Bonus Payments Solicitors
Bonuses often form a key part of an employee’s remuneration package, so any issues with the payment of your bonus can significantly impact your earnings, as well as leaving you confused, frustrated and demotivated. Knowing how to challenge underpayment or non-payment of a bonus the right way can help to get the financial reward you deserve for your hard work, so taking expert legal advice as soon as possible is strongly recommended.
IBB Law’s employment law team regularly advise and represent employees in bonus disputes, using our many years of experience and dispute resolution expertise to help you find a positive solution, quickly and cost-effectively.
We are highly skilled in dispute resolution, including negotiation, workplace mediation and Acas early conciliation proceedings, so we will do our best to secure a good outcome for you without the need for formal proceedings.
However, our litigation team has a very strong track record of success with employment tribunal and civil claims, so if formal proceedings are required, we can guide you through every stage of the process, giving you the best chance of achieving the result you need.
Our employment lawyers can also advise you on your bonus scheme when you are signing an employment contract, or if you are considering leaving your current employer and have concerns about how this may affect your bonus.
For advice on bonus payments, including bonus disputes, please contact our experienced employment solicitors at our local offices in Beaconsfield, Reading and Uxbridge, or you can email employmentlaw4 firstname.lastname@example.org.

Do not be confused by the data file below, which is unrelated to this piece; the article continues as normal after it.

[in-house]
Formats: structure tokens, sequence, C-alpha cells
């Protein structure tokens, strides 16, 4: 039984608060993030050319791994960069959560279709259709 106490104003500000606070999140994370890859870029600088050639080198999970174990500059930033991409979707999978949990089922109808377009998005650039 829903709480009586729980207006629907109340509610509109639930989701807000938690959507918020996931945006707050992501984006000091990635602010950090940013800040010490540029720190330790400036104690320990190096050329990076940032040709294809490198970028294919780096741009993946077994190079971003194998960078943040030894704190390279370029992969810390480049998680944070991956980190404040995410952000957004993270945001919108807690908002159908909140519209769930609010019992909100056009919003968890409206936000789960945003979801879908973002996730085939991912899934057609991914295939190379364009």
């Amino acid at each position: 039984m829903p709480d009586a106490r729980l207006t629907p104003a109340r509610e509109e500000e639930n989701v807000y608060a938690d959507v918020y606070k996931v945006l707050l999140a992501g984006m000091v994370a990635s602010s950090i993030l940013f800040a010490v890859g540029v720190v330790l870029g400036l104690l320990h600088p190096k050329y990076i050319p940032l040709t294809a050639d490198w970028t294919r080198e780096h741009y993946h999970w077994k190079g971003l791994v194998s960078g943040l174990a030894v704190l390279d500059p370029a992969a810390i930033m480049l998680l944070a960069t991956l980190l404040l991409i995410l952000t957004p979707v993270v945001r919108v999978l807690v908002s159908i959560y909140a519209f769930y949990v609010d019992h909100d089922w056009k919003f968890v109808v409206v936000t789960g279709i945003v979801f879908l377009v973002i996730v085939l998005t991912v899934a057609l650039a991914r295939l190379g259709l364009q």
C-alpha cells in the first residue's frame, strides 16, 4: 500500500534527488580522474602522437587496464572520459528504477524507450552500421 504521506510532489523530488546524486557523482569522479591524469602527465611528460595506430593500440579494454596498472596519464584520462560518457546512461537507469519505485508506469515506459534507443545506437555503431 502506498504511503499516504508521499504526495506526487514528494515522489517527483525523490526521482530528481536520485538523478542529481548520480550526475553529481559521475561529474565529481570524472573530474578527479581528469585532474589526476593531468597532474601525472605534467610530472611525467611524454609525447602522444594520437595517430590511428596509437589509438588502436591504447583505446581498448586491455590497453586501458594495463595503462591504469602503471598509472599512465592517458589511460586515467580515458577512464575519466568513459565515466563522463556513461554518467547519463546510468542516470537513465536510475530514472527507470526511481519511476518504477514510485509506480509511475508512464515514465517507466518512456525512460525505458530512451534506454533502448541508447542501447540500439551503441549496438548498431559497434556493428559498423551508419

How to claim for non-payment of a bonus
If your employer has failed to pay a bonus that you believe you were entitled to under the terms of your employment contract, we can advise on you on your legal options.
In the first instance, it is normally a good idea to discuss this with your employer to find out the reasons for non-payment or underpayment of your bonus. If you cannot agree a way to resolve the matter with your employer, you should ask them for a written explanation of why the bonus you were expecting has not been paid. This can then form the basis of any further action you decide to take to resolve the matter.
In many cases, it may be possible to make a claim to an employment tribunal for unlawful deduction from wages and if you are no longer employed for breach of contract. It is also possible to bring a claim in the civil courts for breach of contract while still employed. Whether you have grounds for such a claim will depend on many factors, including the terms of your contract of employment and your employer’s reasons for non-payment of your bonus.